Micro decision tests and when will I learn?

I have written about how critical sleep is to my performance more times here than I count. And, yet, even though I went to bed much later than usual yesterday, I thought it’d be a good idea to sleep less than 6 hours so I could wake up in the morning and get stuff done. Luckily, every part of my body disagreed when I heard the alarm go off this morning. I ended up getting that extra hour and few minutes of extra sleep and, thanks to that, I know I will get a lot more done this morning than I would have if I was sleep deprived.

I took away 3 things from this micro decision moment –

1. Thanks to paying close attention to my ability to focus, I’ve become increasingly sensitive to this. This is because I find myself repeatedly asking the question – “Am I actually going to be effective doing xx now or should I be doing something else?” So, if I feel I’m not getting enough sleep, I go straight back to bed – no questions asked. Feeling focused and alert improves my productivity by a factor of 2-3x depending on the kind of work (more thinking = higher efficiency). So, I can generally replace 3 hours of sleep deprived attempts at work with 1-1.5 hours of focused work. That’s very useful to know.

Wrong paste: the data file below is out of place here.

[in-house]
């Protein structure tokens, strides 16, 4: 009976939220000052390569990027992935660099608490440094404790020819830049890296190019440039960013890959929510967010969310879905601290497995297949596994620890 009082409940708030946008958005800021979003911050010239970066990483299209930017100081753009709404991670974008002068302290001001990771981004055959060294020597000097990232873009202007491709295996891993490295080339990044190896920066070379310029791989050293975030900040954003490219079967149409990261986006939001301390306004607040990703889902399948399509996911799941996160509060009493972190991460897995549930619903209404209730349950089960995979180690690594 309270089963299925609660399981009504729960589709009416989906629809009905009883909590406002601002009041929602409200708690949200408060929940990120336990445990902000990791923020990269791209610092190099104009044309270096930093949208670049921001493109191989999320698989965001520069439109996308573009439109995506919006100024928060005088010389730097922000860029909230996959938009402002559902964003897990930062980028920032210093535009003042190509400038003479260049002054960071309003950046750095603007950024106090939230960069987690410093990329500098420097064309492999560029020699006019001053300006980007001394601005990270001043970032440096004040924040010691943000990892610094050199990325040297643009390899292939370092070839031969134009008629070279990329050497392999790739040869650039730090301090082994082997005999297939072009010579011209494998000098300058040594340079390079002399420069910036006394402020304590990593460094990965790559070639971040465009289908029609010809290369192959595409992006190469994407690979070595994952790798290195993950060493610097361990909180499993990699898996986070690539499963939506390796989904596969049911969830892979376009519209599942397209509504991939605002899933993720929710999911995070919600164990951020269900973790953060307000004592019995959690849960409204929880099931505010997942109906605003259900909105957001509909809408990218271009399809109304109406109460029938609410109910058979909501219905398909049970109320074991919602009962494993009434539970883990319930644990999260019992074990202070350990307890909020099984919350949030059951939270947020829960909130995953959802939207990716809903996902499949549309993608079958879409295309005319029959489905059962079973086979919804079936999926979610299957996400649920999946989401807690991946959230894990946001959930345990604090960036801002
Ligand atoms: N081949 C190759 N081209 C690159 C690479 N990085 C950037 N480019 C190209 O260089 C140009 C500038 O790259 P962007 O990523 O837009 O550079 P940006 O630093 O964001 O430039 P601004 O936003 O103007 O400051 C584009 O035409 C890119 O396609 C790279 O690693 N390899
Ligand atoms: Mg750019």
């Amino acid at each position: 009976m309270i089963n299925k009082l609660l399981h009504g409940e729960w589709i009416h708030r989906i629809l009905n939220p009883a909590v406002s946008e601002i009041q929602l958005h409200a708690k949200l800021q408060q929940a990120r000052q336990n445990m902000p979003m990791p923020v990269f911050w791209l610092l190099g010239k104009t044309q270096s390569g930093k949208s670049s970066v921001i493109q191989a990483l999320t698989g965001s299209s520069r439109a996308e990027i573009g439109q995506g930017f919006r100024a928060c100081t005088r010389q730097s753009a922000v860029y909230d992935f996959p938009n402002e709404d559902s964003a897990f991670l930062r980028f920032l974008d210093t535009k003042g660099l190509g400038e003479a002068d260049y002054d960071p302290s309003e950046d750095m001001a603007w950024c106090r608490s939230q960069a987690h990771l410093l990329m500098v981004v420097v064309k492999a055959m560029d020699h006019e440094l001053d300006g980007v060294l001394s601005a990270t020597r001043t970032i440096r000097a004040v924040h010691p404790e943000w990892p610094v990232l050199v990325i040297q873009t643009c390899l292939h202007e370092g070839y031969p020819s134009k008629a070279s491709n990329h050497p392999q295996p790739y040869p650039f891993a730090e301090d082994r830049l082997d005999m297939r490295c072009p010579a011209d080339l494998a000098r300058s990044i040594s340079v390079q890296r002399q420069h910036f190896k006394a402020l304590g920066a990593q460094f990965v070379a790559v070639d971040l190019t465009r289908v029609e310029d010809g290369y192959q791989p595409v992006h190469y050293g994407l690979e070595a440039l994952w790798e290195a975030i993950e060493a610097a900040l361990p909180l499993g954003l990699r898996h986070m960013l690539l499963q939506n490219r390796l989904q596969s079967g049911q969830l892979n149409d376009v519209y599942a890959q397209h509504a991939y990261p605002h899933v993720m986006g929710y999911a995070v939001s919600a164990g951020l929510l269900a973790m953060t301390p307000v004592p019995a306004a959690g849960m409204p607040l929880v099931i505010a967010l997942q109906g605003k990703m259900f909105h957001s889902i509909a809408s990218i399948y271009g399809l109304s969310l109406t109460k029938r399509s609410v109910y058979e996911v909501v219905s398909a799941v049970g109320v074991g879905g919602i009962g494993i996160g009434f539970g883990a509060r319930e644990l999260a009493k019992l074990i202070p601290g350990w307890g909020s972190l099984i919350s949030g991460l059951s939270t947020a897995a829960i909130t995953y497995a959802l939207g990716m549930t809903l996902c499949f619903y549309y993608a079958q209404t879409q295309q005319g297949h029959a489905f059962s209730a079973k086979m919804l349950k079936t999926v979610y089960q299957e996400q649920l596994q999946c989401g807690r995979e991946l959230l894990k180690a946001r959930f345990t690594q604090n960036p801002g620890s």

2. Despite having known (and seemingly internalized) this, I am still susceptible to bad micro decisions. I could hear a voice screaming “bad idea” as I contemplated sleeping less last night. That said, if I had chosen not to listen to myself this morning, I would have found myself sleep deprived, annoyed and unproductive. The difference? Our willpower reserves get recharged after we get rest. And, no willpower = bad decisions.

3. The question that crossed my mind this morning is – this was a minor close call – when will I actually learn this and make better micro-decisions by default? While I don’t know the answer, it does remind me that applying what seems like an incredibly simple concept is really hard.

In graduate school, we often study what companies and people did in the past and find ourselves wondering – how the hell did they make a mistake as dumb as that?

But, as my experiences have taught me, consistently doing simple things right is among the hardest things in the world.